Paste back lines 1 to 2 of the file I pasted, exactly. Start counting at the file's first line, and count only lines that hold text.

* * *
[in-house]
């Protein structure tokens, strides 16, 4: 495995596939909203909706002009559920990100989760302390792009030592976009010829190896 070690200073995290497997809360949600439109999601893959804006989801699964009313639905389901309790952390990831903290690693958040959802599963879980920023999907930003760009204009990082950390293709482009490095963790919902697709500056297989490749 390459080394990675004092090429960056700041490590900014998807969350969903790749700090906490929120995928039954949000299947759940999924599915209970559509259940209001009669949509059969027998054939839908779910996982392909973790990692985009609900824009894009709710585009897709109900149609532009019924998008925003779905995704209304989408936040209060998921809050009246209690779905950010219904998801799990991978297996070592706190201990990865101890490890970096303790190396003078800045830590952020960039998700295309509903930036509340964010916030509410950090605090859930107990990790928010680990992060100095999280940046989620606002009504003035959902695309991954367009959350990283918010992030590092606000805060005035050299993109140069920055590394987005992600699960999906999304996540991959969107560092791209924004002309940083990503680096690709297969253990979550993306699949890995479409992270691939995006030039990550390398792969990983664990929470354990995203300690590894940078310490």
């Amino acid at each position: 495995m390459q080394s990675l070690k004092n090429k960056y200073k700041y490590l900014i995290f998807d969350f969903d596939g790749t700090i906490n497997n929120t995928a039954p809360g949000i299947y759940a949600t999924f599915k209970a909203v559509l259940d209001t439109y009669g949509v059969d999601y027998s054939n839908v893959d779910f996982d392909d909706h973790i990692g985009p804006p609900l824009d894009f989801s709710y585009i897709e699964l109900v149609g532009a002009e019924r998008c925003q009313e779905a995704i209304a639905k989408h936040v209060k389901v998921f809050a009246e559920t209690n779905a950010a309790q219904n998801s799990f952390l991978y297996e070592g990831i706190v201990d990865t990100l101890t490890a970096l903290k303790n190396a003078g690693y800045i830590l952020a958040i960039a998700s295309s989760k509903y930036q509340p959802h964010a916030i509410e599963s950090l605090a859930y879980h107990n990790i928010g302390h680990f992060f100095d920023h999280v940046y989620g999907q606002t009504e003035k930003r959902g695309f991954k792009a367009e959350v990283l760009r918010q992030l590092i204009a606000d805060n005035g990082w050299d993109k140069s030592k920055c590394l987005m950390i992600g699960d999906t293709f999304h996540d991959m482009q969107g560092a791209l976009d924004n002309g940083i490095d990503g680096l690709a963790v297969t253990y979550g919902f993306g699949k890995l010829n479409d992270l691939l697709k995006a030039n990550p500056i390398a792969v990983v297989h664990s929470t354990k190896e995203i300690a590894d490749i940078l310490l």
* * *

[in-house]
């Protein structure tokens, strides 16, 4: 495995596939909203909706002009559920990100989760302390792009030592976009010829190896 070690200073995290497997809360949600439109999601893959804006989801699964009313639905389901309790952390990831903290690693958040959802599963879980920023999907930003760009204009990082950390293709482009490095963790919902697709500056297989490749 390459080394990675004092090429960056700041490590900014998807969350969903790749700090906490929120995928039954949000299947759940999924599915209970559509259940209001009669949509059969027998054939839908779910996982392909973790990692985009609900824009894009709710585009897709109900149609532009019924998008925003779905995704209304989408936040209060998921809050009246209690779905950010219904998801799990991978297996070592706190201990990865101890490890970096303790190396003078800045830590952020960039998700295309509903930036509340964010916030509410950090605090859930107990990790928010680990992060100095999280940046989620606002009504003035959902695309991954367009959350990283918010992030590092606000805060005035050299993109140069920055590394987005992600699960999906999304996540991959969107560092791209924004002309940083990503680096690709297969253990979550993306699949890995479409992270691939995006030039990550390398792969990983664990929470354990995203300690590894940078310490």